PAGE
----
make a donation

New Nááts’ihch’oh National Park Reserve leaves wildlife habitat and Nahanni tributaries unprotected

  • Published on Aug 22 2012 |
  • This article is tagged as: nahanni, parks

Norman Wells, NWT -- The Canadian Parks and Wilderness Society (CPAWS) welcomes this morning’s announcement of a new national park reserve, Nááts’ihch’oh (pronounced naah-tseen-CHO), in the Northwest Territories.  However, CPAWS cautions that the park boundary, announced by the Prime Minister, falls far short of what is needed to protect the ecological integrity of the world-renowned Nahanni watershed, leaving critical wildlife habitat, including caribou calving and breeding grounds, and source waters of the Nahanni River outside the park boundary.

“Creating a new national park in Canada is always welcome news,” said Alison Woodley, CPAWS’ National Conservation Director. “But this boundary does not reflect the extensive scientific evidence of what’s needed to protect the ecological integrity of the Nahanni watershed, nor does it reflect the overwhelming support that was expressed for protecting the Nahanni headwaters during the public consultations.”

Nááts’ihch’oh is an area of great ecological and cultural significance. Located in the upper watershed, or headwaters, of the famed South Nahanni River watershed, it lies upstream and adjacent to Nahanni National Park Reserve and World Heritage Site. This area includes critical habitat for Nahanni and Redstone mountain woodland caribou herds, as well as grizzly bears, Dall’s sheep and mountain goats. The national park announced today leaves the most important habitat for these species outside the park.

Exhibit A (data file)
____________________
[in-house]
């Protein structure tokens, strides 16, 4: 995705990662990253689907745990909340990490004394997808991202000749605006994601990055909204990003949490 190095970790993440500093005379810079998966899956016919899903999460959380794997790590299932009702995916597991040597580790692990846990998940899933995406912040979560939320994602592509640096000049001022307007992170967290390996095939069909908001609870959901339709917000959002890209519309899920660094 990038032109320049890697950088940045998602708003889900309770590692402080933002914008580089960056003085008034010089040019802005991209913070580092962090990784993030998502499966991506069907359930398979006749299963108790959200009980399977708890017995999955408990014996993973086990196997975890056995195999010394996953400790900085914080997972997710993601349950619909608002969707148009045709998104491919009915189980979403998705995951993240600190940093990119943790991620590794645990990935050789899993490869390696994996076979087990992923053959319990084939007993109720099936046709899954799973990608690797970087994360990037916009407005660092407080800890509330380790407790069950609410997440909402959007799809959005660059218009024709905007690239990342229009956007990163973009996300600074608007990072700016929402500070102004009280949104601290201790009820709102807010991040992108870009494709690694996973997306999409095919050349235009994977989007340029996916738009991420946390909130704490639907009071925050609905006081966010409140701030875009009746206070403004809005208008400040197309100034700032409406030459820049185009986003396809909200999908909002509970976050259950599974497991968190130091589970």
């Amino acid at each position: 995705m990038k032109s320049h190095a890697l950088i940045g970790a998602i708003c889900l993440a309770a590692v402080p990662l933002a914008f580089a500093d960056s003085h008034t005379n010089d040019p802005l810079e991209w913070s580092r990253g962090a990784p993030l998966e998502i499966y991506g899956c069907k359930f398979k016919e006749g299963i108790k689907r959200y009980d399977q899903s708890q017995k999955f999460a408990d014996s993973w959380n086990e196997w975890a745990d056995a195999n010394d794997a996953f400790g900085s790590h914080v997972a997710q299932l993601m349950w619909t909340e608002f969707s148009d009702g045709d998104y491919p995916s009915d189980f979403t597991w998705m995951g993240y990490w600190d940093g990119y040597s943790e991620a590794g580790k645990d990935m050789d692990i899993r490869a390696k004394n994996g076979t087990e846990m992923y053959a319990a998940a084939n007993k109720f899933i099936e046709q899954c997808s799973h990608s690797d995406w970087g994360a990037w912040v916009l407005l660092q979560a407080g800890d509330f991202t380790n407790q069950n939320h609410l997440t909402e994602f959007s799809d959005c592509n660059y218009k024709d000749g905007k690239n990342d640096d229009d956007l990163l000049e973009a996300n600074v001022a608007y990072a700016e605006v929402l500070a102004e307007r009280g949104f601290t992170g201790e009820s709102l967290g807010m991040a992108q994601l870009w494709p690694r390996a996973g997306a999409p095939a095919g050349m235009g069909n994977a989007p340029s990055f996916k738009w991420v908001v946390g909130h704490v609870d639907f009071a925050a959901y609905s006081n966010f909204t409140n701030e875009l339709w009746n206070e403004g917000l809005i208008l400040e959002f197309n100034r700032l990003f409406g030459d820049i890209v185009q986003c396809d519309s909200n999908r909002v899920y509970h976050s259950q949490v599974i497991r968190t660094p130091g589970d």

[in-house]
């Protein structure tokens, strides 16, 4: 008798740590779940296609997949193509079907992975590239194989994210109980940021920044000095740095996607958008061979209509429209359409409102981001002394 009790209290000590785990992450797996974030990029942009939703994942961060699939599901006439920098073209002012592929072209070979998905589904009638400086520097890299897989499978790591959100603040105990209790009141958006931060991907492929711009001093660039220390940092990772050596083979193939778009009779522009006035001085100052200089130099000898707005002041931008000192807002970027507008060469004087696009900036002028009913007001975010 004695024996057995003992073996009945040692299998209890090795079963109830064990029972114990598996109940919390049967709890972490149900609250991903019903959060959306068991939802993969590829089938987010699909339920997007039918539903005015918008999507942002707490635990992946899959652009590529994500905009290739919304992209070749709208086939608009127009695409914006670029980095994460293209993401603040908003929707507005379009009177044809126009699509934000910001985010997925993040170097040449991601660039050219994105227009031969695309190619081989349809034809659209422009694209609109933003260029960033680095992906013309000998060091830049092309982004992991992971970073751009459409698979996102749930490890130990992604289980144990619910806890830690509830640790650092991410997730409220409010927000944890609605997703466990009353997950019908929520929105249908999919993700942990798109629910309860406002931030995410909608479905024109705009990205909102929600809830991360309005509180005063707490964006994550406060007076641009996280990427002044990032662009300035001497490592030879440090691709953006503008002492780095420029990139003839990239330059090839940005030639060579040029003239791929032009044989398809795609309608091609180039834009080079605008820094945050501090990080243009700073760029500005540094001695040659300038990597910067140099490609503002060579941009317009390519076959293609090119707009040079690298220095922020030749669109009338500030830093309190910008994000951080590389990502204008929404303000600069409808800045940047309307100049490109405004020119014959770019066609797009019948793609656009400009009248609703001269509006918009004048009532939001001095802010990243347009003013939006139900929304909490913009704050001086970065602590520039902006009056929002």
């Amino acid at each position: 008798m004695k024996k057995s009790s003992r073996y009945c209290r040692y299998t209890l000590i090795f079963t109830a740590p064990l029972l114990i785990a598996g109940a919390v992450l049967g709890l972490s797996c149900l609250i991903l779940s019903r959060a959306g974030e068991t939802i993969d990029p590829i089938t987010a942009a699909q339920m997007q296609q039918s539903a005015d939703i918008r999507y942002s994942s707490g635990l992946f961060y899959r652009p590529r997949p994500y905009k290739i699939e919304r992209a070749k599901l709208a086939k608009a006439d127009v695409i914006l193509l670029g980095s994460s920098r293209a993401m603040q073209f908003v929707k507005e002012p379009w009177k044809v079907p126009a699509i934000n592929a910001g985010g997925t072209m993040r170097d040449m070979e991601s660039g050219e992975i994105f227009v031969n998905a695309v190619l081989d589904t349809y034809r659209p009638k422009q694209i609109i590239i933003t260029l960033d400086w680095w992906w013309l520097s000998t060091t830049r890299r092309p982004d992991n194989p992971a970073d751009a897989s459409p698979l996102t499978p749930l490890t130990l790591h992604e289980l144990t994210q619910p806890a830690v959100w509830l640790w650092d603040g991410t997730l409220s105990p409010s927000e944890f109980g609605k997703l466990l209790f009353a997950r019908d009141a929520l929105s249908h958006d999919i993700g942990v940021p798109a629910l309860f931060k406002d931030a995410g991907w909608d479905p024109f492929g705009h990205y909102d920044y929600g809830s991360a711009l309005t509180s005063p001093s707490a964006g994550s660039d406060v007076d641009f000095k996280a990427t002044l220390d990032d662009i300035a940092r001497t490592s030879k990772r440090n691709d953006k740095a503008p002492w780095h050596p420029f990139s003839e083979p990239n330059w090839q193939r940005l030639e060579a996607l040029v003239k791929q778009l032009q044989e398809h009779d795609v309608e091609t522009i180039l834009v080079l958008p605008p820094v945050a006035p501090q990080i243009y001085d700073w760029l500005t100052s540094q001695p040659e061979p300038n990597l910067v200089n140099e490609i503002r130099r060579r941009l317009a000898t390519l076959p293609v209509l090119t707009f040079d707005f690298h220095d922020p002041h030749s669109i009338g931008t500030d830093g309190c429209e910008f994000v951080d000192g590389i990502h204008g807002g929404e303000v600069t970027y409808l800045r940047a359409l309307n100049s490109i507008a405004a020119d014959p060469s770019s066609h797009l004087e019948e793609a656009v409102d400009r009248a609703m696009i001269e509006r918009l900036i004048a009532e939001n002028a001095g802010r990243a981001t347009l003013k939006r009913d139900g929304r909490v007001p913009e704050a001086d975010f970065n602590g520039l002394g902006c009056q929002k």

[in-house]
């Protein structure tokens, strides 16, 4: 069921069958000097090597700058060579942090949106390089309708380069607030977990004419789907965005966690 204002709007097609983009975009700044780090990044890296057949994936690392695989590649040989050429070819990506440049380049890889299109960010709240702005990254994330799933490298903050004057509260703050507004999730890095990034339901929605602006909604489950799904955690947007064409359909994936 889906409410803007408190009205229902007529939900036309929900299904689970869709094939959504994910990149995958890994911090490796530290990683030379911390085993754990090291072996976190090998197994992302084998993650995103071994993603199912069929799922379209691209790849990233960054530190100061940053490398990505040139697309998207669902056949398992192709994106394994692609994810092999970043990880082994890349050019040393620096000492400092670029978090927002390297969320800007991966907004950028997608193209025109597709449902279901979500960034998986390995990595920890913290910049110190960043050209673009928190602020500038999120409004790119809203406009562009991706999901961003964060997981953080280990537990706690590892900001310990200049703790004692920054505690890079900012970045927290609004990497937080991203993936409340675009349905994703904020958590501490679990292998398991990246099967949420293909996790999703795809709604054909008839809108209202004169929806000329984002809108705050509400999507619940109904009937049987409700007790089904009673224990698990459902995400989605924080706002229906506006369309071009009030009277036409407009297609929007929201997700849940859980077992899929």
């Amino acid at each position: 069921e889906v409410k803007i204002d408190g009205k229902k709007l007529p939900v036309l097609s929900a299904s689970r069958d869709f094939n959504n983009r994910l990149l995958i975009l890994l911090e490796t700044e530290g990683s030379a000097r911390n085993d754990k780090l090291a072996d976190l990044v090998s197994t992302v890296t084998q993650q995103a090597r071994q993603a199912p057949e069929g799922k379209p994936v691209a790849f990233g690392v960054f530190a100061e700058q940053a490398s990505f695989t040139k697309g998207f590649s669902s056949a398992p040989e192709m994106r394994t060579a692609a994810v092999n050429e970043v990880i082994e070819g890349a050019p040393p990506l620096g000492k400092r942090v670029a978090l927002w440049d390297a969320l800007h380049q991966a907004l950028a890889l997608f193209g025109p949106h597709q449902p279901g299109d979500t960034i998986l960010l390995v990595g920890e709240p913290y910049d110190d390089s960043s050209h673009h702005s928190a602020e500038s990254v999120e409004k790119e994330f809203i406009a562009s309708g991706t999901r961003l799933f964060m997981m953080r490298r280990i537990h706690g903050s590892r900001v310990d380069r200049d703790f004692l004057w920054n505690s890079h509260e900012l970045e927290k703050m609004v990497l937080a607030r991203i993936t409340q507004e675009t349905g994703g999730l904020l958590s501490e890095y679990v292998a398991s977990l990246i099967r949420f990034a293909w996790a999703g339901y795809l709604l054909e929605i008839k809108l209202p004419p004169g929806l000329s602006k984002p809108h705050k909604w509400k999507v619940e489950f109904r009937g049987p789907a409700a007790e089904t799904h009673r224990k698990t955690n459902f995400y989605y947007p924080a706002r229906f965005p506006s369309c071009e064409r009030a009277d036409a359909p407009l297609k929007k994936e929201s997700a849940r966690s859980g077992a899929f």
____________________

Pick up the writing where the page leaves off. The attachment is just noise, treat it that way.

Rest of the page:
“CPAWS recognizes the years of work of the Sahtu Dene and Metis communities of Tulita and Norman Wells, as well as Parks Canada to create this new national park,” said Kris Brekke, Executive Director of CPAWS Northwest Territories Chapter. “We hope to continue to work together to achieve the goal of fully protecting the Nahanni watershed.”

“With the interest in resource development in Canada’s North at an all-time high, protecting important ecological and cultural lands like Nááts’ihch’oh is more important than ever to safeguard our lands and waters, and the wildlife and northern way of life they sustain,” notes Brekke.

CPAWS has worked for more than four decades to protect the Nahanni, campaigning to secure the original Nahanni National Park Reserve in the early 1970s and decades later celebrating the Dehcho First Nations and Government of Canada’s action to massively expand Nahanni National Park Reserve in 2009.  For many years CPAWS has worked to secure the protection of the Nahanni headwaters.

- 30 -

Further resources:

CPAWS Nááts’ihch’oh backgrounder :
Final park boundary:
Parks Canada News Release :
Parks Canada Proposed Boundary Options (2010) :
Parks Canada Final Public Consultation Report (2010) :

For interviews, contact:

Jessie Corey, National Public Relations Coordinator
(613) 569-7226, ext 232 (office)
(613) 255-6066 (cell)